• The most important thing to an animal is its food source! Sometimes animals will be forced to make changes in order to stay fed.

Want to learn more?  Read the full story: Humpback whales delaying migration due to Antarctic changes

3000 new species of amphibians over the past 25 years

August 7th, 2012

Rhett A. Butler / mongabay.com

Over the past 25 years, scientists have discovered 3000 new species of amphibians!  This increase has brought the number of known amphibians to a total of 7000 species.

  • In these past 25 years, on average, 1 new species of amphibian is discovered every two and a half days, with 100 new species already having been discovered in 2012.
  • While today we continue to discover new species, this may quickly change in years to come.
  • Climate change, habitat destruction, pollution, invasive species, capturing, and disease are all things that have sent amphibian populations into a whirlwind of decline.
  • Over 150 species since the early 1980’s are known to have gone extinct, with 40% of the surviving amphibians at risk.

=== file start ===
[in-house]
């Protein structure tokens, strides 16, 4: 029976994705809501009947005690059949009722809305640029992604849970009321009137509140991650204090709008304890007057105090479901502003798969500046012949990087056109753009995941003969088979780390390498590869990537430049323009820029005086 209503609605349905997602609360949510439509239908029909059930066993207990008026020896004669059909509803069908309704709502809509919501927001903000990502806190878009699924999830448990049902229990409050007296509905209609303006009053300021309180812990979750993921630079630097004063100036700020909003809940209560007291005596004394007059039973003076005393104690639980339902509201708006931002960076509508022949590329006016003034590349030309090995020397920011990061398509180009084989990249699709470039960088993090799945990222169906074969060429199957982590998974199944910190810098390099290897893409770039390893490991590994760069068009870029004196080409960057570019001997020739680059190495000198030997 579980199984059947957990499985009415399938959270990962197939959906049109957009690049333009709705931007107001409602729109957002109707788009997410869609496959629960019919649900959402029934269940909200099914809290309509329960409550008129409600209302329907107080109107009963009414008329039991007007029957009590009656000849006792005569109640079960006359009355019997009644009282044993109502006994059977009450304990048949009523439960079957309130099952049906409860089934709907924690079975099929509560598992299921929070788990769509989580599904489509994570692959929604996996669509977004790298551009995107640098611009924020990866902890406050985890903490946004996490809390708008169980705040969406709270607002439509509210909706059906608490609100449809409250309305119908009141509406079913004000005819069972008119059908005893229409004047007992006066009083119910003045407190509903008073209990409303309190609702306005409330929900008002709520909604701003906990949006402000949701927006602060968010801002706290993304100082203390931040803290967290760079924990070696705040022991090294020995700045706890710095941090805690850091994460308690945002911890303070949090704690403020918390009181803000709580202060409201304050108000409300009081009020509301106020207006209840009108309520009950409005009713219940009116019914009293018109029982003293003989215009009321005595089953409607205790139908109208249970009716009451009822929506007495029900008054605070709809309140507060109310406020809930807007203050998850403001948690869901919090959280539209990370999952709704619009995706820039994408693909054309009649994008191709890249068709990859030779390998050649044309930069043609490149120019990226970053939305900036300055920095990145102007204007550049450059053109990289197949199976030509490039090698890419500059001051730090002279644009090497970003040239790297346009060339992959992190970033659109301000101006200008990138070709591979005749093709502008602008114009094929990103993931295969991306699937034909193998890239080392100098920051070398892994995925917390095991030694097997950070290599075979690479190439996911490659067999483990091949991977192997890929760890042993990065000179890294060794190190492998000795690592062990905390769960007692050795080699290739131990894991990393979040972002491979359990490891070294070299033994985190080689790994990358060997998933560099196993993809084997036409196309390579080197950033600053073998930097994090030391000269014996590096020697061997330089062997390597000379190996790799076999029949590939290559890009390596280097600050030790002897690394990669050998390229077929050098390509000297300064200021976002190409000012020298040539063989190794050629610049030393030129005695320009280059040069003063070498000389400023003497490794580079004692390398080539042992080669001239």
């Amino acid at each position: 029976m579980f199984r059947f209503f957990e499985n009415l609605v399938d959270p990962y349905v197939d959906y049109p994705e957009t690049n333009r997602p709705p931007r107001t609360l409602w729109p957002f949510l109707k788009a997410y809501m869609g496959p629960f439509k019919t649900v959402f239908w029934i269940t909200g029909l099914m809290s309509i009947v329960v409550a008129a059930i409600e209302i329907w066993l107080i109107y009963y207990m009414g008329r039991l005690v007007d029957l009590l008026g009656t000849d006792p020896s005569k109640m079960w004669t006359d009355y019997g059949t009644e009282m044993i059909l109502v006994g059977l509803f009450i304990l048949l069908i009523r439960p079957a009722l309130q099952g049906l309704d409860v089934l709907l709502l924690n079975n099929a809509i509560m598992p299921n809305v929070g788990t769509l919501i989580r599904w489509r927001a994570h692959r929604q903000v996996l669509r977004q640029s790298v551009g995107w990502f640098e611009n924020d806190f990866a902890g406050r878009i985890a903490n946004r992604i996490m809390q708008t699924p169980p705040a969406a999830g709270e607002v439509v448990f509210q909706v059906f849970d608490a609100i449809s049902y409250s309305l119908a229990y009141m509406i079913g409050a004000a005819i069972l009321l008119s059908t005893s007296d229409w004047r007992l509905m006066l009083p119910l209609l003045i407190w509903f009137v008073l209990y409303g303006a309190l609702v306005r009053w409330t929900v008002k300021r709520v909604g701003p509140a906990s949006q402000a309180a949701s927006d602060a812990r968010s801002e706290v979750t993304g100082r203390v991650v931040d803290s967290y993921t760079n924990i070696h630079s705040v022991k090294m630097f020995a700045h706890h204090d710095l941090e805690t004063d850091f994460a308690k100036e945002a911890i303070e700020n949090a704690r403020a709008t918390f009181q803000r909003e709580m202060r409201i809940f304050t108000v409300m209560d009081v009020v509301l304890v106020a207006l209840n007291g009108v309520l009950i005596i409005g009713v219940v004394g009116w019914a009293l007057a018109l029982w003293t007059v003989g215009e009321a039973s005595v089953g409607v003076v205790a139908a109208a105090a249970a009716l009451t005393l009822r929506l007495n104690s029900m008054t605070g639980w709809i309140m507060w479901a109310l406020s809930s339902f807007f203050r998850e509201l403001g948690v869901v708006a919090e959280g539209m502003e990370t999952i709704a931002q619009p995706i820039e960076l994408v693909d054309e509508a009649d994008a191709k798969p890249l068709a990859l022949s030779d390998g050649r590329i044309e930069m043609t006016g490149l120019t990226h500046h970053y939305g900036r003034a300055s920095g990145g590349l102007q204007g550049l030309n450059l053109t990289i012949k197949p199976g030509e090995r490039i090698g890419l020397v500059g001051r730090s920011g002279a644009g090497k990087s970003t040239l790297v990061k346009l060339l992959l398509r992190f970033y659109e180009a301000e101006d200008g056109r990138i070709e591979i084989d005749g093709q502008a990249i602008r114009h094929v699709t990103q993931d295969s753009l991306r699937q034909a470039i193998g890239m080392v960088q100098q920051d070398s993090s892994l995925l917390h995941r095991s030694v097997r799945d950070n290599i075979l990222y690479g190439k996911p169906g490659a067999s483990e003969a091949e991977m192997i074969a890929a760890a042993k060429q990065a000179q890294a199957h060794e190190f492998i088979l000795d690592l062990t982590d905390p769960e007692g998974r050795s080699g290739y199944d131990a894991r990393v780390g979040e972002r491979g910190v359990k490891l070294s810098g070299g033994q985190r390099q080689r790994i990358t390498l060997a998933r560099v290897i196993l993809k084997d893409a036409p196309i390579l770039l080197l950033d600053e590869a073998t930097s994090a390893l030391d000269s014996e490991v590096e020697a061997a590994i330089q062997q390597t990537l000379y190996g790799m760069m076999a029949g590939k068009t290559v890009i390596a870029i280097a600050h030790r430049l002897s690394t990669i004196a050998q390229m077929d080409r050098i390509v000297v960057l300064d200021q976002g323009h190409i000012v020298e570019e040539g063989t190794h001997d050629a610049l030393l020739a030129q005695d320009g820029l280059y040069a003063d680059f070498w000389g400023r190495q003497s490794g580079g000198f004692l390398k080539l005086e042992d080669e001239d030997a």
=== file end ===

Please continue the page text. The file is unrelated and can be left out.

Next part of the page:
• With species going extinct at this rate, it is very important to work towards the conservation of the amphibian population.

Want to learn more?  Read the full story: 3000 new species of amphibians over the past 25 years

Guyana rainforests receive money

August 7th, 2012

Aerial View of Rainforest, Iwokrama Reserve. Photo: © Pete Oxford/iLCP.

Guyana, a country in South America has some of the most intact rainforest in the World. A new £8.5 million trust fund has been set up up to keep it that way.

  • The Guyanese government have teamed up with Germany and Conservation International (CI) in order to create a trust fund that will help conserve the countries’ protected areas.
  • “Guyana is globally recognized for its unique biodiversity and for having one of the lowest deforestation rates in the developing world,” Robert M. Persaud, Guyana’s Minister of Natural Resources and the Environment, said in a press release.
  • Guyana is home to a wide variety of impressive species such as the giant otter, jaguar, giant anteater and the giant leaf frog amongst its’ vast array of tropical birds and fish.